[ Parent ]

              •  Republicans cannot attract enough minority and (2+ / 0-)

                women voters to win nationally. This fact should embolden Democrats to move to the left on issues of class and awaken the previously apathetic potential voters.

                Given the wasted political opportunities presented by the fiancial crisis, I am not optimistic.

                The frog jumped/ into the old pond/ plop! (Basho)

                by Wolf10 on Fri Feb 07, 2014 at 07:23:55 PM PST

                [ Parent ]

                •  Wishful thinking. (1+ / 0-)
                  Recommended by:
                  Wolf10

                  A large % of the electorate will ALWAYS be GLAD to fall for the pitch the GOP has been perfecting since the 1970s:

                  You can have everything you want or need from government AND pay less in taxes to get it, and if it doesn't work out, then it must the fault of the [insert scapegoat du jour: blacks-gays-immigrants-Communists-unions-teachers-teacherunions-terrorists-Muslims-bureaucrats-welfarequeens-disabled-evolutionists-secularhumanists-on-and-on-and-on].
                  In their eagerness to be told that "those people" need to change or be punished, but "we" don't need to do anything different, the great mass of people will gladly overlook all kinds of logical and moral abominations.

                  McCain-PALIN got 46%. On the heels of the BUSH 43 Presidency, in the midst of the worst economic meltdown in 70 years. 46%!

                  It was true when Demosthenes wrote it 2,400 years ago, and it's still true:

                  A man is his own easiest dupe, for what he wants to be true he generally believes to be true.
                  So you can take it as a given that Rand Paul (the 2016 GOP nominee; you read it here first) starts with a bedrock of 46%. All he needs to win is to (a) pick a running mate somewhat more cogent than Palin (how hard is that?); (b) avoid any truly stupid gaffes; (c) some combination of occasionally saying something that sounds good at first blush, or having the Dems get a bad break or two.

                  Look, here's Rand Paul actually proposing something that truly would be an improvement on the status quo: http://www.slate.com/...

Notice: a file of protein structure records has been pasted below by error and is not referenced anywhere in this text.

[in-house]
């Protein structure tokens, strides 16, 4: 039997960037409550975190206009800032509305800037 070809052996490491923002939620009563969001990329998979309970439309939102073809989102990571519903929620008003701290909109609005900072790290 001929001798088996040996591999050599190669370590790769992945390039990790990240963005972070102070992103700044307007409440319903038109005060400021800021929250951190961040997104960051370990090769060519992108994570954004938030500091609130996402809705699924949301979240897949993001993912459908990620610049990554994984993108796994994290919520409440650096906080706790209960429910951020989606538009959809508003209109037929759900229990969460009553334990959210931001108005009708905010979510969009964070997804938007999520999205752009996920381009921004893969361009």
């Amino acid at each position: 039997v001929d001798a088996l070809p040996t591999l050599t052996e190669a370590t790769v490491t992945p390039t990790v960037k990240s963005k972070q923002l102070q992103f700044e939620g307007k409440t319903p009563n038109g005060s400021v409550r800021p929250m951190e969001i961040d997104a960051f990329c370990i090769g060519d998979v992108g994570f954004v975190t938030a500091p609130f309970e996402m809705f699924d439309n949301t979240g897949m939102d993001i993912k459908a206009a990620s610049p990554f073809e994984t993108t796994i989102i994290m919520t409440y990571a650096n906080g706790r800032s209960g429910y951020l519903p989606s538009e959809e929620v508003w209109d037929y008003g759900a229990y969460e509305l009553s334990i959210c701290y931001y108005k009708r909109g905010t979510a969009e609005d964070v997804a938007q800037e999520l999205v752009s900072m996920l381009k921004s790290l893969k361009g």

The man is dangerous. We will need to play our best game to beat him.

                  "The true strength of our nation comes not from the might of our arms or the scale of our wealth, but from the enduring power of our ideals." - Barack Obama

                  by HeyMikey on Fri Feb 07, 2014 at 07:45:54 PM PST

                  [ Parent ]

            •  Gosh, and yet somehow (2+ / 0-)
              Recommended by:
              Wolf10, imchange

              those teapartiers went for broke and got plenty of their candidates elected.

              Are we really to believe that dems can't do the same for any office?

              The banks have a stranglehold on the political process. Mike Whitney

              by dfarrah on Fri Feb 07, 2014 at 06:48:28 PM PST

              [ Parent ]

          •  If she even runs, the conversation in the US is (3+ / 0-)
            Recommended by:
            Maverick80229, Chi, HeyMikey

            irrevocably changed. If the media tried to hide her, it wouldn't matter, because people would post vids of her speeches and conversations. And these plain truths she keeps saying are like water to a very very thirsty public.


            Actual Democrats: the surest, quickest, route to More Democrats. And actually addressing our various emergencies.

            by Jim P on Fri Feb 07, 2014 at 08:05:03 PM PST

            [ Parent ]

            •  The media would LOVE her! (0+ / 0-)

              The media want drama. Conflict is their bread and butter. Warren would be a bonanza for the media.

              "The true strength of our nation comes not from the might of our arms or the scale of our wealth, but from the enduring power of our ideals." - Barack Obama

              by HeyMikey on Sat Feb 08, 2014 at 07:48:05 PM PST

              [ Parent ]

        •  False choice. (3+ / 0-)
          Recommended by:
          HeyMikey, Chi, imchange

          I don't know why people think the executive can't propose/influence the content of legislation, not to mention appealing to the people to pressure Congress [like Reagan did].

          Maybe you've become used to wimpy dem presidents now who don't do much of anything or roll over for the moneyed interests.

          The banks have a stranglehold on the political process. Mike Whitney

          by dfarrah on Fri Feb 07, 2014 at 06:46:14 PM PST

          [ Parent ]

          •   I marched with 2 million other people (2+ / 0-)

            against the invasion of Iraq, and Congress did it anyway.  I watched 3/4 of the whole country say NO! to TARP and the Congress passed it anyway.  I watch again and again as tax increases on the wealthy poll in the 80%-range and Congress won't do it.

            "Get the people to pressure Congress" indeed.

            Listening to the NRA on school safety is like listening to the tobacco companies on cigarette safety. (h/t nightsweat)

            by PsychoSavannah on Fri Feb 07, 2014 at 07:05:57 PM PST

            [ Parent ]

            •  But did you get them to the POLLS? (1+ / 0-)
              Recommended by:
              imchange

              I am grateful for your diligent effort.

              But the bottom line is that if people don't show up & pull the D lever on election day, all the marching and protesting and opinion-polling don't matter. That's the dot the Occupy movement didn't connect.